In the world of startup investing and especially in the early stages, the most important thing that many investors look at is the team. Thus, for any angel who is starting out, it is crucial that he/she understands how to assess founders and what specific traits to look out for. Having delved into the topic further through my own research and interactions with prominent angels at AngelCentral, here are some key areas for investors to look at when assessing a founding team.
An ambitious co-founder is one who acknowledges what he doesn’t know and is always learning. The zest to absorb new information and focus on continuous learning will help contribute to the initial growth of the startup. The co-founder’s curiosity to adopt new methodologies to improve, seeking more efficient methods to streamline current operations contributes to the pace at which tasks can be completed. The periodic targets he sets for the company he is driving plays a huge role in how fast the company will grow. As such, the appetite for growth and curiosity to learn are key elements of an ambitious founder, which is an important trait to support a company past the product/market fit phase.
Teachability / “Coachability”
How teachable a founder depends on his ability to listen, acknowledge mistakes and learn. Presumably, as an experienced Angel, you would have amassed a wealth of experience and would be inclined to share this experience with the companies you have dealt with, in hopes that your current founder will learn from the good and prevent mistakes from reoccurring. A “teachable” founder would be open to taking advice and learning from the mistakes of other companies. A stubborn founder may be less open to inputs and thus a challenge to work with. Yet, at the same time, it is essential for the founder to be able to make decisions on his own. Founders should have a concrete plan themselves, be clear of their own goals and be willing to make a firm decision and follow through with it.
The current Partner of AngelCentral, Huang-Shao Ning shared this in her blog : why I didn’t invest in them. Based on her previous experience, founders who tend to show disrespect in meetings exhibit behaviours of being unteachable. They include interrupting investor’s questions too quickly, being defensive to every question and feedback, etc. On contrary, founders who bother to listen, acknowledge feedback and recognise mistakes, suggesting their openness to adjusting their strategies when necessary. But be mindful too that founders who are overly receptive to Angels may not have a clear goal in mind and this is a major red flag. The key here lies in being able to assess the founder – you should look for a founder who has gained insights in his fields, able to articulate/defend that with logic and reason, AFTER listening to your views.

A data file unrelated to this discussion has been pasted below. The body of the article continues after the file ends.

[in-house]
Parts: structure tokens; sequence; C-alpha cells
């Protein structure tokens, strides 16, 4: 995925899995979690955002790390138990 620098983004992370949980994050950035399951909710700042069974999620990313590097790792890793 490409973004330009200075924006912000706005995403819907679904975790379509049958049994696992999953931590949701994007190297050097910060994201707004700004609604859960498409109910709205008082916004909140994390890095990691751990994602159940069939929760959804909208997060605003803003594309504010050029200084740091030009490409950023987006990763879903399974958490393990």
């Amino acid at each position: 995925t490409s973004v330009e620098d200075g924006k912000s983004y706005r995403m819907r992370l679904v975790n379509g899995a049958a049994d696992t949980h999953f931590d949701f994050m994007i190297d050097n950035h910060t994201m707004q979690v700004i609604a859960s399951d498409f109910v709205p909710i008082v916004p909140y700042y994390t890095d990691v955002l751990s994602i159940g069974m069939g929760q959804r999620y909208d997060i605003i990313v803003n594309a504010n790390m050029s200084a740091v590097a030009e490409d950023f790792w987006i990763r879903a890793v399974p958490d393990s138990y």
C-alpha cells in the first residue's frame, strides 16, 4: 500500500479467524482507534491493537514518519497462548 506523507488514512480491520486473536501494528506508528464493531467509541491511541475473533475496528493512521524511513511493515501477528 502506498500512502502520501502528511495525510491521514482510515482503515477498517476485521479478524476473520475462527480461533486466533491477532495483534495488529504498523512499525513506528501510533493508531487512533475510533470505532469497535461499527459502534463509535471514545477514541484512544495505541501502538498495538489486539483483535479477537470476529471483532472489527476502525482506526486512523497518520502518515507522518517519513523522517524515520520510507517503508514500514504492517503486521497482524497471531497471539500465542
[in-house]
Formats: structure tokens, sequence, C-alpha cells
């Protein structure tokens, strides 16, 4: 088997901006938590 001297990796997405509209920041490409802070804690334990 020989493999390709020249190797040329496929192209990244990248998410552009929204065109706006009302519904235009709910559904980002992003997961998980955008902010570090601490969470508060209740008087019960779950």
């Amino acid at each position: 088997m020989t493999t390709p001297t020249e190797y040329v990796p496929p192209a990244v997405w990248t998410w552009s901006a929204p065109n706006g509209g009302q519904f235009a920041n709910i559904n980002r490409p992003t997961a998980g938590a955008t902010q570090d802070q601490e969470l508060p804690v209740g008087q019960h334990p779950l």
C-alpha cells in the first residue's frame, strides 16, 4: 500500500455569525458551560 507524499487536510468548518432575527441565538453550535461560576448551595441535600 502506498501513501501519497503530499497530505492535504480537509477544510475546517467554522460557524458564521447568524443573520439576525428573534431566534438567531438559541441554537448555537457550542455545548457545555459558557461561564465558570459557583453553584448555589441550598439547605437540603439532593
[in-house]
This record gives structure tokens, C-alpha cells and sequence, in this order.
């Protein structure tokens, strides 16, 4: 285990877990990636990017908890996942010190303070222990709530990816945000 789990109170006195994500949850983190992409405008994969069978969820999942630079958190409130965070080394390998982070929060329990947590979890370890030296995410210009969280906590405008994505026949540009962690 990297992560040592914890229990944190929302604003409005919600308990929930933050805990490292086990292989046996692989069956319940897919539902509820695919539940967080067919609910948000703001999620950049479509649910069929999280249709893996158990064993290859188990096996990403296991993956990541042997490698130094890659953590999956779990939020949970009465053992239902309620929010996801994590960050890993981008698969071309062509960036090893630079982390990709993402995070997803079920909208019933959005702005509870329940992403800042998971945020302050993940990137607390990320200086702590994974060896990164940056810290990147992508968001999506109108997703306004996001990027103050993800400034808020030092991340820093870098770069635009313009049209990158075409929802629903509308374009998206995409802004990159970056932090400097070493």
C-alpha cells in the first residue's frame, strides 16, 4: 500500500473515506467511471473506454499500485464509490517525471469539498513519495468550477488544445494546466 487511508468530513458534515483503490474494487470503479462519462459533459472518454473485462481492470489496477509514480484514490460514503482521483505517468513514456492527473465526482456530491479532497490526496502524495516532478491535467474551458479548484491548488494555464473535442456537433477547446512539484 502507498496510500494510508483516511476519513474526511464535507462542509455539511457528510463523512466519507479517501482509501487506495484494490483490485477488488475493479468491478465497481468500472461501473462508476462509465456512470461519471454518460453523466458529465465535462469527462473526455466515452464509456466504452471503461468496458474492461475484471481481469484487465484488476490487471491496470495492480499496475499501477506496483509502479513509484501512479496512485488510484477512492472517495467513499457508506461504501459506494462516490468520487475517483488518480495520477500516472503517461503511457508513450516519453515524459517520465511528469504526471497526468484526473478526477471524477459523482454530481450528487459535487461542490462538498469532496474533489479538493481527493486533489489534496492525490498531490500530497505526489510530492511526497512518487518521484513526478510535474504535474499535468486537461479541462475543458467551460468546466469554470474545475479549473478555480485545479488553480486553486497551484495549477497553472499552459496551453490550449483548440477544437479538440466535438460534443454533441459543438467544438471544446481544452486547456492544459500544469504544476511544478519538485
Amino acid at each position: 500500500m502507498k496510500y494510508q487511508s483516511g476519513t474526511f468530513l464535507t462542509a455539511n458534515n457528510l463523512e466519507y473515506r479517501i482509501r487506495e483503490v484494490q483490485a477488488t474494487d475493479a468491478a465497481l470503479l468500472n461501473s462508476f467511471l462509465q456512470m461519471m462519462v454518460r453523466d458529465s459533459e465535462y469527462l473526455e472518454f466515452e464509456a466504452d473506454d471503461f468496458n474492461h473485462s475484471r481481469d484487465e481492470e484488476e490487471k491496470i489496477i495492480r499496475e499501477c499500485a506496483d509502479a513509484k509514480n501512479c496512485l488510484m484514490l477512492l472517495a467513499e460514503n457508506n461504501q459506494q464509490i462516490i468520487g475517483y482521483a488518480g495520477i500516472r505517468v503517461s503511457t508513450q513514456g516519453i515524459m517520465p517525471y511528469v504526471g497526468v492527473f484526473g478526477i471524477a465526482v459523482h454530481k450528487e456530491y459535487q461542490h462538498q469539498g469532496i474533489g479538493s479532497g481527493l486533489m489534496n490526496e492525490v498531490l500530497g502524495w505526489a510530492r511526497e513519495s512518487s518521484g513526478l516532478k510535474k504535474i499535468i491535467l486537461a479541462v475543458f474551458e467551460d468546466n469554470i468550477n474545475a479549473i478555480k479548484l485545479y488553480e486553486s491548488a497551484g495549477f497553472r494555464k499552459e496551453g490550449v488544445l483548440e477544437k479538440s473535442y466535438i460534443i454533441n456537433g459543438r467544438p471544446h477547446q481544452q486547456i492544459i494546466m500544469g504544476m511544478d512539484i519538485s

This factor may be one of the most overlooked ones, yet it remains one of the most important. More often than not, the family background of a founder will play a part in his commitment levels. The fact is, founding a startup is not an individual decision. It is one that to a certain extent, revolves around an individual’s family. A young bachelor who has more time on his hands compared to a married man, with two children. Most likely, based on availability, the former is more able to devote energy into the startup. Of course, apart from time, family support is extremely important in this start-up journey.
At the same time, family background is not always representative of a founder’s capabilities and intrinsic motivations. The partner of AngelCentral, Der Shing explains how you should never judge a founder’s family background too quickly. Previously, based on his personal experience, he realised that founders who came from poorer family backgrounds tend to succeed. The wealthier founders tend to be more arrogant and less receptive to learning. As he worked with even more founders, he realised that the latter didn’t always hold true. Some wealthier founders are equally driven, except that their motivation stems from different aspects.